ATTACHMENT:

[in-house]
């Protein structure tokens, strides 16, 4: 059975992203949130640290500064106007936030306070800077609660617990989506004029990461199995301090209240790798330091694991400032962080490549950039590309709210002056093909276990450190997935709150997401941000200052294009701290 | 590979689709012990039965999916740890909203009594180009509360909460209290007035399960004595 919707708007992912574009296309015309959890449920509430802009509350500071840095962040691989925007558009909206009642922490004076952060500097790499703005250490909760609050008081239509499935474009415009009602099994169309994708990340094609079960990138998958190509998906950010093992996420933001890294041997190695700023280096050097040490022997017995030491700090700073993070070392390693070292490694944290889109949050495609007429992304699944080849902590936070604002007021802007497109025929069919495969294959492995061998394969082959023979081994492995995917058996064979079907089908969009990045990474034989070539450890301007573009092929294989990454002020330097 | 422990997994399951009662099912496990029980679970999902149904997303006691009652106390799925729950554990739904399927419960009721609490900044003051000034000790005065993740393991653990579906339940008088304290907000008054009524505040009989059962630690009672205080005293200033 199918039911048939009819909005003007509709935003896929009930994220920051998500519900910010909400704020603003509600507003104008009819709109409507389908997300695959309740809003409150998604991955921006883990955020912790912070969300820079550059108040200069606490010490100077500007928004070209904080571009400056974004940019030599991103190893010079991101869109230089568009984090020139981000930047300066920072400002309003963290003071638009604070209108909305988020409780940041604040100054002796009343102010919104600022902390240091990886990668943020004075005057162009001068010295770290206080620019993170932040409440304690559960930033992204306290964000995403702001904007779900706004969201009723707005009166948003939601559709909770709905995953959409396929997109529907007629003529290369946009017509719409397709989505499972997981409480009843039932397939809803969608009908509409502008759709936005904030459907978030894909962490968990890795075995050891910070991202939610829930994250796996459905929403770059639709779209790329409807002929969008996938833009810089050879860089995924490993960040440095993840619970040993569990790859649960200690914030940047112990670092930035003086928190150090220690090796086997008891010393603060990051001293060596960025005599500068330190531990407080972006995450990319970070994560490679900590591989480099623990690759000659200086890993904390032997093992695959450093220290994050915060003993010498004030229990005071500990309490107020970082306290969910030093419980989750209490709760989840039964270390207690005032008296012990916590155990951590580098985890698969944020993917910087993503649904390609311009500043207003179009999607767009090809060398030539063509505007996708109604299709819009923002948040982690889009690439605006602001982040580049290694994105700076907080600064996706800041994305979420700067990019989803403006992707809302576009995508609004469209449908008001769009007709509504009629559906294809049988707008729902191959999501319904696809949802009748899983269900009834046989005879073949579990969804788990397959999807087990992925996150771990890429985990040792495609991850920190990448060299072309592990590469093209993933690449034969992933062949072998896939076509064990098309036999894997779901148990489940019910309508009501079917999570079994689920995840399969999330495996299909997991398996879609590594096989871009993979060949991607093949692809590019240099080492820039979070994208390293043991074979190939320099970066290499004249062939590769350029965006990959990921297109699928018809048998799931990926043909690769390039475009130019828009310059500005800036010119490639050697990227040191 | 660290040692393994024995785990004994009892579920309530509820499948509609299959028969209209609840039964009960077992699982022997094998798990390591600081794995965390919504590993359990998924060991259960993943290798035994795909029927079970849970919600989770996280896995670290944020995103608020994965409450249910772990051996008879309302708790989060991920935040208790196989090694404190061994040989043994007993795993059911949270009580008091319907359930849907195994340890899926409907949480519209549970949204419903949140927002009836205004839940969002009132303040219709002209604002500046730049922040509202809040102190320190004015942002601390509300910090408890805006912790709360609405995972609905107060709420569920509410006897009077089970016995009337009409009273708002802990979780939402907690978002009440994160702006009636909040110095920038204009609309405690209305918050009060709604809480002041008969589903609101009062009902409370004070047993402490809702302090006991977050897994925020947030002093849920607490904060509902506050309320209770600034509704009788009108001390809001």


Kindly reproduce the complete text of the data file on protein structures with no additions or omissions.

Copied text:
[in-house]
């Protein structure tokens, strides 16, 4: 059975992203949130640290500064106007936030306070800077609660617990989506004029990461199995301090209240790798330091694991400032962080490549950039590309709210002056093909276990450190997935709150997401941000200052294009701290 | 590979689709012990039965999916740890909203009594180009509360909460209290007035399960004595 919707708007992912574009296309015309959890449920509430802009509350500071840095962040691989925007558009909206009642922490004076952060500097790499703005250490909760609050008081239509499935474009415009009602099994169309994708990340094609079960990138998958190509998906950010093992996420933001890294041997190695700023280096050097040490022997017995030491700090700073993070070392390693070292490694944290889109949050495609007429992304699944080849902590936070604002007021802007497109025929069919495969294959492995061998394969082959023979081994492995995917058996064979079907089908969009990045990474034989070539450890301007573009092929294989990454002020330097 | 422990997994399951009662099912496990029980679970999902149904997303006691009652106390799925729950554990739904399927419960009721609490900044003051000034000790005065993740393991653990579906339940008088304290907000008054009524505040009989059962630690009672205080005293200033 199918039911048939009819909005003007509709935003896929009930994220920051998500519900910010909400704020603003509600507003104008009819709109409507389908997300695959309740809003409150998604991955921006883990955020912790912070969300820079550059108040200069606490010490100077500007928004070209904080571009400056974004940019030599991103190893010079991101869109230089568009984090020139981000930047300066920072400002309003963290003071638009604070209108909305988020409780940041604040100054002796009343102010919104600022902390240091990886990668943020004075005057162009001068010295770290206080620019993170932040409440304690559960930033992204306290964000995403702001904007779900706004969201009723707005009166948003939601559709909770709905995953959409396929997109529907007629003529290369946009017509719409397709989505499972997981409480009843039932397939809803969608009908509409502008759709936005904030459907978030894909962490968990890795075995050891910070991202939610829930994250796996459905929403770059639709779209790329409807002929969008996938833009810089050879860089995924490993960040440095993840619970040993569990790859649960200690914030940047112990670092930035003086928190150090220690090796086997008891010393603060990051001293060596960025005599500068330190531990407080972006995450990319970070994560490679900590591989480099623990690759000659200086890993904390032997093992695959450093220290994050915060003993010498004030229990005071500990309490107020970082306290969910030093419980989750209490709760989840039964270390207690005032008296012990916590155990951590580098985890698969944020993917910087993503649904390609311009500043207003179009999607767009090809060398030539063509505007996708109604299709819009923002948040982690889009690439605006602001982040580049290694994105700076907080600064996706800041994305979420700067990019989803403006992707809302576009995508609004469209449908008001769009007709509504009629559906294809049988707008729902191959999501319904696809949802009748899983269900009834046989005879073949579990969804788990397959999807087990992925996150771990890429985990040792495609991850920190990448060299072309592990590469093209993933690449034969992933062949072998896939076509064990098309036999894997779901148990489940019910309508009501079917999570079994689920995840399969999330495996299909997991398996879609590594096989871009993979060949991607093949692809590019240099080492820039979070994208390293043991074979190939320099970066290499004249062939590769350029965006990959990921297109699928018809048998799931990926043909690769390039475009130019828009310059500005800036010119490639050697990227040191 | 660290040692393994024995785990004994009892579920309530509820499948509609299959028969209209609840039964009960077992699982022997094998798990390591600081794995965390919504590993359990998924060991259960993943290798035994795909029927079970849970919600989770996280896995670290944020995103608020994965409450249910772990051996008879309302708790989060991920935040208790196989090694404190061994040989043994007993795993059911949270009580008091319907359930849907195994340890899926409907949480519209549970949204419903949140927002009836205004839940969002009132303040219709002209604002500046730049922040509202809040102190320190004015942002601390509300910090408890805006912790709360609405995972609905107060709420569920509410006897009077089970016995009337009409009273708002802990979780939402907690978002009440994160702006009636909040110095920038204009609309405690209305918050009060709604809480002041008969589903609101009062009902409370004070047993402490809702302090006991977050897994925020947030002093849920607490904060509902506050309320209770600034509704009788009108001390809001």